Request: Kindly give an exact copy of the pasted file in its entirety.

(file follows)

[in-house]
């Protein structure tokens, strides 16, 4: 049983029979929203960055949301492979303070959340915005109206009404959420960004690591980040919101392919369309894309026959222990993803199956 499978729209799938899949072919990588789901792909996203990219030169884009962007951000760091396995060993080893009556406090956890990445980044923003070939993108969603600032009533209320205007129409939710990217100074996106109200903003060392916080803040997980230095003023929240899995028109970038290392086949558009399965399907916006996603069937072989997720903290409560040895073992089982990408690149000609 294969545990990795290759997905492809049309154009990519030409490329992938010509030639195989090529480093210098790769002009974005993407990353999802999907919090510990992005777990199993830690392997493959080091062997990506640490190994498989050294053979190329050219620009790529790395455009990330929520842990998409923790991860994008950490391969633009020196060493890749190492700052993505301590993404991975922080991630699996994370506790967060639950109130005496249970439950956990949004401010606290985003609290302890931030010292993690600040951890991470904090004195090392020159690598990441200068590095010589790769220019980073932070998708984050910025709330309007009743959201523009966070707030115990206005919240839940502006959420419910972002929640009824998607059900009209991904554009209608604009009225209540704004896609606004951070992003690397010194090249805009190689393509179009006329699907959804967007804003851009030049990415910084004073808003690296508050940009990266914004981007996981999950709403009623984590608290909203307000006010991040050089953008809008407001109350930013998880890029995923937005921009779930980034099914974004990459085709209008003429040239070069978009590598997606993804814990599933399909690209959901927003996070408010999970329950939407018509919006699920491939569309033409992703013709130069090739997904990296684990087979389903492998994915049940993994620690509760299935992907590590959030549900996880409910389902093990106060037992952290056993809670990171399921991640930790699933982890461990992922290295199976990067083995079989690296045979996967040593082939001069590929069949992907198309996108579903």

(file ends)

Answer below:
[in-house]
């Protein structure tokens, strides 16, 4: 049983029979929203960055949301492979303070959340915005109206009404959420960004690591980040919101392919369309894309026959222990993803199956 499978729209799938899949072919990588789901792909996203990219030169884009962007951000760091396995060993080893009556406090956890990445980044923003070939993108969603600032009533209320205007129409939710990217100074996106109200903003060392916080803040997980230095003023929240899995028109970038290392086949558009399965399907916006996603069937072989997720903290409560040895073992089982990408690149000609 294969545990990795290759997905492809049309154009990519030409490329992938010509030639195989090529480093210098790769002009974005993407990353999802999907919090510990992005777990199993830690392997493959080091062997990506640490190994498989050294053979190329050219620009790529790395455009990330929520842990998409923790991860994008950490391969633009020196060493890749190492700052993505301590993404991975922080991630699996994370506790967060639950109130005496249970439950956990949004401010606290985003609290302890931030010292993690600040951890991470904090004195090392020159690598990441200068590095010589790769220019980073932070998708984050910025709330309007009743959201523009966070707030115990206005919240839940502006959420419910972002929640009824998607059900009209991904554009209608604009009225209540704004896609606004951070992003690397010194090249805009190689393509179009006329699907959804967007804003851009030049990415910084004073808003690296508050940009990266914004981007996981999950709403009623984590608290909203307000006010991040050089953008809008407001109350930013998880890029995923937005921009779930980034099914974004990459085709209008003429040239070069978009590598997606993804814990599933399909690209959901927003996070408010999970329950939407018509919006699920491939569309033409992703013709130069090739997904990296684990087979389903492998994915049940993994620690509760299935992907590590959030549900996880409910389902093990106060037992952290056993809670990171399921991640930790699933982890461990992922290295199976990067083995079989690296045979996967040593082939001069590929069949992907198309996108579903």